10. Perform a cool down. Gently stretch and perform a post-throwing mobility routine to help speed up your recovery and maintain muscle tissue quality.

 

Don’t Forget Arm Care & Prehab

Even the strongest arm is vulnerable to serious injury if not properly cared for with functional rotator cuff and scapular stabilization exercises.

By neglecting the importance of a rotator cuff strengthening program and an adequate throwing warm up routine, you are pushing the odds in the favor of injuring yourself at some point.

Elite Baseball Performance has a great free arm care program designed to build your base strength.

 

Use These 10 Tips to Improve Your Arm Strength & Health

Without the opportunity to long toss, the arm won’t gain the strength, length, and endurance it needs. Following a quality arm care and long toss regimen will pay dividends in the long-run. Use the guidelines in this article to have better long toss sessions and build arm strength for years to come.

Quick Tips to Never Hang a Curveball Again

You’ve got the hitter 0-1 after a sharp first-pitch fastball for a strike. You then break off a nasty 1/7 curveball, and he swings and misses. The hitter is on the ropes and took an ugly swing, so the catcher calls again for the curveball. You nod in agreement, rock, kick and deliver….

…a big, fat hanger.

He blasts it into the gap, and you don’t know what went wrong. The last curveball was a hammer – hard and straight until the last second, at which point it dropped off the table and embarrassed the guy with the bat. But in trying to make the next one even better, you tensed up, tried too hard, and hung it.

This is an all-too-common scenario, especially for young pitchers.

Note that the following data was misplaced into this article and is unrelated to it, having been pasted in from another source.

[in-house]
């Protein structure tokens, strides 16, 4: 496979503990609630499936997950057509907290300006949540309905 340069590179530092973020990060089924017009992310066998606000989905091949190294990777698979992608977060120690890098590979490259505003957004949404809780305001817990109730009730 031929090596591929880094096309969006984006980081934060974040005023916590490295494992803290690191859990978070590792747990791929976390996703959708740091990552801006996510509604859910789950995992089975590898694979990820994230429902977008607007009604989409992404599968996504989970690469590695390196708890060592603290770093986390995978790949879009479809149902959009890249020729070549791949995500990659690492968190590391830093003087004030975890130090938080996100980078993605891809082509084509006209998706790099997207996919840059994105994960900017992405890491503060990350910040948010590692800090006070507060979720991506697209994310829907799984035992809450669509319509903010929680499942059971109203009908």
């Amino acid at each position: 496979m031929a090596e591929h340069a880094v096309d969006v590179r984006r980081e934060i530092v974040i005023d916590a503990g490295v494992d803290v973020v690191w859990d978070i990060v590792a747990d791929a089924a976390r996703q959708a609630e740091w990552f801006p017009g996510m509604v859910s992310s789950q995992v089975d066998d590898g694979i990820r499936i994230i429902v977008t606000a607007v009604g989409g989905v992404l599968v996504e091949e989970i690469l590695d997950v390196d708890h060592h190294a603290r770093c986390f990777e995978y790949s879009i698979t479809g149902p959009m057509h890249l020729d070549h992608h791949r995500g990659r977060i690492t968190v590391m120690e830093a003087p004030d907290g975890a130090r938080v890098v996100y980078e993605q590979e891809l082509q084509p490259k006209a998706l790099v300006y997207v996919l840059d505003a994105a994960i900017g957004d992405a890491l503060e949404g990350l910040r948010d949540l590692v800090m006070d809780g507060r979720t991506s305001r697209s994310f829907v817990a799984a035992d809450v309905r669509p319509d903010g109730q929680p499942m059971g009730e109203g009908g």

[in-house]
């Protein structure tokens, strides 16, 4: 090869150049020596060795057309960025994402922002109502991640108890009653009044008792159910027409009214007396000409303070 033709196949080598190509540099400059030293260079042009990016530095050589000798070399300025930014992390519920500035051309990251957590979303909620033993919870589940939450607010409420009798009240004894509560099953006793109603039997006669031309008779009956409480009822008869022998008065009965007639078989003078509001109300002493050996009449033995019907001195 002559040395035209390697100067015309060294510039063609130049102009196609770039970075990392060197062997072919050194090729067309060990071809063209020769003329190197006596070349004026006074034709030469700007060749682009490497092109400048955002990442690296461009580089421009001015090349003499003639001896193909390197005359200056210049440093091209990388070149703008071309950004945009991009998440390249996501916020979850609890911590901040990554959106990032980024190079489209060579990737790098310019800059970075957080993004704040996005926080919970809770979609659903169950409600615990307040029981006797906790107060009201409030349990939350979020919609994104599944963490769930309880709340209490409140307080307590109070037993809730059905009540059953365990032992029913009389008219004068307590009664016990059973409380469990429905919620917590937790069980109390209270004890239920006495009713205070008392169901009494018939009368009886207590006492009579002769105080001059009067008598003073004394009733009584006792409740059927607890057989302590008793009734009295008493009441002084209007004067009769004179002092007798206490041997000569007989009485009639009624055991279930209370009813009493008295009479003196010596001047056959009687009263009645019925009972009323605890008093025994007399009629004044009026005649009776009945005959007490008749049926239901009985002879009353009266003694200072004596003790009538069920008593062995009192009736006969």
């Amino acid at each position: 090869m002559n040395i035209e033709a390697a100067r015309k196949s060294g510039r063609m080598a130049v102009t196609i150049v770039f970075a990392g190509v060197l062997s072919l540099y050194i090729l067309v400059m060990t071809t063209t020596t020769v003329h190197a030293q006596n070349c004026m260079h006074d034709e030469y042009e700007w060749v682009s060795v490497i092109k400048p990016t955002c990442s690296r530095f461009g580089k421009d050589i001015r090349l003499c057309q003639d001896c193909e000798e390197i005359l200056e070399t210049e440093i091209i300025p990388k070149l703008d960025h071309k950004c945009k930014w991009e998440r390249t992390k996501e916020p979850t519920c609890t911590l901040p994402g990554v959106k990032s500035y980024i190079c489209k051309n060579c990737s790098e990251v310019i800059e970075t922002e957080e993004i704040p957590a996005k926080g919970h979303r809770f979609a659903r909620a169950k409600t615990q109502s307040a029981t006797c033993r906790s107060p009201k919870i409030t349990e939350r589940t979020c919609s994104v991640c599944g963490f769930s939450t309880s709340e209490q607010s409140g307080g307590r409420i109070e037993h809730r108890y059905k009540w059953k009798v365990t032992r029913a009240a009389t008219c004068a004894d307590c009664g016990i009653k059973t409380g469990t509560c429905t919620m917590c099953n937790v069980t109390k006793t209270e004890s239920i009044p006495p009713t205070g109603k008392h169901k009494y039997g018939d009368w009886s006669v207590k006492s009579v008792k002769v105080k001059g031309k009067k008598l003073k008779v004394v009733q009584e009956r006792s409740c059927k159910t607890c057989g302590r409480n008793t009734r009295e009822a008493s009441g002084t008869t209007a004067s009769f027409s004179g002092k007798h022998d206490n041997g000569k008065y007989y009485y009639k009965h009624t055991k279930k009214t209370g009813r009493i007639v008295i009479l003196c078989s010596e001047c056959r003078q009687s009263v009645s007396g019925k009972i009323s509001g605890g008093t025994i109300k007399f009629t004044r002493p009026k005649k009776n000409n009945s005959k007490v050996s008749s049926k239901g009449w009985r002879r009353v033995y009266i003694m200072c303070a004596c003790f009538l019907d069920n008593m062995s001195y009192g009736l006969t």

How to Fix Your Curveball During a Game

Some days, a pitcher just doesn’t have it. But no matter how good – or bad – a pitcher’s stuff is on a given day, he has to battle to find, and right the ship before it’s too late. Most days, a pitcher will take the mound with his B or C-grade stuff, and he’ll have to battle and adjust to eek out a win.

Pitching is a game of adjustments. Remember – mechanics are half the battle, and pitchers need to keep a clear mind to let the body do what it knows how to do. Too often, pitchers struggle to locate off-speed pitches because they’re too anxious and nervous about falling behind in the count, failing to execute, or giving up hits.

Relax, pick your spot and execute. Check out the video below for quick adjustments that can be used immediately on the mound!

 

 

How to Throw a Hammer Curveball

If you liked this video, be sure to download my free eBook, How to Throw a Hammer Curveball. You’ll also get access to my entire VIP library of pitching eBooks, courses, videos and weekly updates.

 

How to Use the Weight Room for Baseball Pitching Mechanical Issues

I truly believe that for those athletes that can do certain basic things properly the sky is the limit. However, the reality is that the underlying foundation that enables pitchers to do these “basic things” is great strength and mobility (in other words a good movement strategy).